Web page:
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Kuster: Congress Must Work Together to Prevent Student Loan Rate-Hike

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Location: Claremont, NH

Reinforcing her commitment to making college more affordable for students and middle class New Hampshire families, Congresswoman Annie Kuster (NH-02) today called on Congress to prevent a doubling of the student loan interest rate during a roundtable with students and staff at River Valley Community College in Claremont. If Congress fails to act, the fixed interest rate on subsidized Stafford loans will double from 3.4% to 6.8% on July 1st, making it harder for students and middle class families in New Hampshire and across the country to afford higher education.

"A college education is one of the surest pathways to the middle class," Kuster said. "At a time when college has never been more important or expensive, the last thing Congress should do is make it even harder for students at schools like River Valley Community College to pay for their education. With the interest rate on student loans set to double in just over a month, members of both parties need to come together and prevent this harmful rate-hike from taking effect."

In recent years, total student loan debt nationwide has swelled to more than $1 trillion. According to a recent study, New Hampshire students graduate college with an average debt of over $30,000, the highest debt burden of any state in the country. At River Valley Community College, the average student loan debt of graduates is $15,000.

"We appreciate Congresswoman Kuster's focus on River Valley Community College, and on the essential role New Hampshire's community colleges are playing across the state to provide affordable access to high quality education and training," added Ron Rioux, interim President of River Valley Community College. "Affordability is a key priority of the community colleges as we work to strengthen the state's skilled workforce and enhance education-to-career pathways for students. I am pleased that Congresswoman Kuster will have the opportunity to hear directly from our students, and thank her for her visit to the college."

In April, Kuster cosponsored the College Cost Reduction Act, common sense legislation that would prevent student loan rates from doubling in July and extend the current rate for two years. Since then, she has held roundtables at Nashua Community College (NCC) and Plymouth State University (PSU) to hear directly from students about how they would be impacted by a doubling of the student loan interest rate.king it harder for students and middle class families in New Hampshire and across the country to afford higher education.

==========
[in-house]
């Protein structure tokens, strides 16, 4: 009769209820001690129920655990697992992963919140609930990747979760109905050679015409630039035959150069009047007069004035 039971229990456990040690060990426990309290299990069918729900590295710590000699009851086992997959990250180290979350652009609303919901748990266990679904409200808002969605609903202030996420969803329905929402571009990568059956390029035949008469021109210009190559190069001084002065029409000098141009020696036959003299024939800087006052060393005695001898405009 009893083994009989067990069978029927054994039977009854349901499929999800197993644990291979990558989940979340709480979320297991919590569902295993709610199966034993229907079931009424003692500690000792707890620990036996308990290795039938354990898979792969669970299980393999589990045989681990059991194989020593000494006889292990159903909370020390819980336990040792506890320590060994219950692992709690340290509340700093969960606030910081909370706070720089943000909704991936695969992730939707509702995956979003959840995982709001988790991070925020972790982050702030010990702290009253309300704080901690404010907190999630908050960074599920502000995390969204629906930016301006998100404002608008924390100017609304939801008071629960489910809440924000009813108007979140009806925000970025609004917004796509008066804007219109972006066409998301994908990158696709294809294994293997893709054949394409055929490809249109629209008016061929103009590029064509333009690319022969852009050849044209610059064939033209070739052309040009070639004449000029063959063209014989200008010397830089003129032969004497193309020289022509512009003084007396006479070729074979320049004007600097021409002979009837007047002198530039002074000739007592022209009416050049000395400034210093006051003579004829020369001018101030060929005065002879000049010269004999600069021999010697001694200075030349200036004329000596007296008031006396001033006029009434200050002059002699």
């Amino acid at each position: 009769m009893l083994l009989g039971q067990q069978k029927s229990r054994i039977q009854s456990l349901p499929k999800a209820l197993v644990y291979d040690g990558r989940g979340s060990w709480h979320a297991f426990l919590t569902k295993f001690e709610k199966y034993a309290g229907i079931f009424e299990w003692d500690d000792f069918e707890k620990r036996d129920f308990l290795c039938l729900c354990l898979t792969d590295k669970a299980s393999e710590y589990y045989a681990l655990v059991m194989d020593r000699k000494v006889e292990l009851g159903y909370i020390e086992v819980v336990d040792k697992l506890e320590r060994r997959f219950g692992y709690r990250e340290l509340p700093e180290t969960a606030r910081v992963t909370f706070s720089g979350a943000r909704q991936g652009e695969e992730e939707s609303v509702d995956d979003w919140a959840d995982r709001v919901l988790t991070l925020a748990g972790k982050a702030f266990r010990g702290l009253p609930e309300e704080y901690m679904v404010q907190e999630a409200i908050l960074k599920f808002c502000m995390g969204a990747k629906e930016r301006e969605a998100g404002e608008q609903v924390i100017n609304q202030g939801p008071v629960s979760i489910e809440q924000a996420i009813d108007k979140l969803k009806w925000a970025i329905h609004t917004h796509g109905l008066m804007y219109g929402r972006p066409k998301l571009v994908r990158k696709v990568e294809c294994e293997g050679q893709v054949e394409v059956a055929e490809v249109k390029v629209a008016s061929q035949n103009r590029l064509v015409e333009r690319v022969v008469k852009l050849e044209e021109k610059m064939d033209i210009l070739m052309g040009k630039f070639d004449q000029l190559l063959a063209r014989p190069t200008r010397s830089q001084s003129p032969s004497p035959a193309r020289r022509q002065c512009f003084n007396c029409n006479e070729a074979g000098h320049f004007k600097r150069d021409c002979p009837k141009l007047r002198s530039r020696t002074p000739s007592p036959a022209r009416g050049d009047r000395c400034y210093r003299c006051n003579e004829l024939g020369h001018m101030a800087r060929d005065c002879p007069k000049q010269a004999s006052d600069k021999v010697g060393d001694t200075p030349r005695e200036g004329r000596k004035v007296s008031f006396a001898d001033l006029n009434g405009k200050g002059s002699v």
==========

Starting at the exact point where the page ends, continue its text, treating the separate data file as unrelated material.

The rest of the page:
"A college education is one of the surest pathways to the middle class," Kuster said. "At a time when college has never been more important or expensive, the last thing Congress should do is make it even harder for students at schools like River Valley Community College to pay for their education. With the interest rate on student loans set to double in just over a month, members of both parties need to come together and prevent this harmful rate-hike from taking effect."

In recent years, total student loan debt nationwide has swelled to more than $1 trillion. According to a recent study, New Hampshire students graduate college with an average debt of over $30,000, the highest debt burden of any state in the country. At River Valley Community College, the average student loan debt of graduates is $15,000.

"We appreciate Congresswoman Kuster's focus on River Valley Community College, and on the essential role New Hampshire's community colleges are playing across the state to provide affordable access to high quality education and training," added Ron Rioux, interim President of River Valley Community College. "Affordability is a key priority of the community colleges as we work to strengthen the state's skilled workforce and enhance education-to-career pathways for students. I am pleased that Congresswoman Kuster will have the opportunity to hear directly from our students, and thank her for her visit to the college."

In April, Kuster cosponsored the College Cost Reduction Act, common sense legislation that would prevent student loan rates from doubling in July and extend the current rate for two years. Since then, she has held roundtables at Nashua Community College (NCC) and Plymouth State University (PSU) to hear directly from students about how they would be impacted by a doubling of the student loan interest rate.


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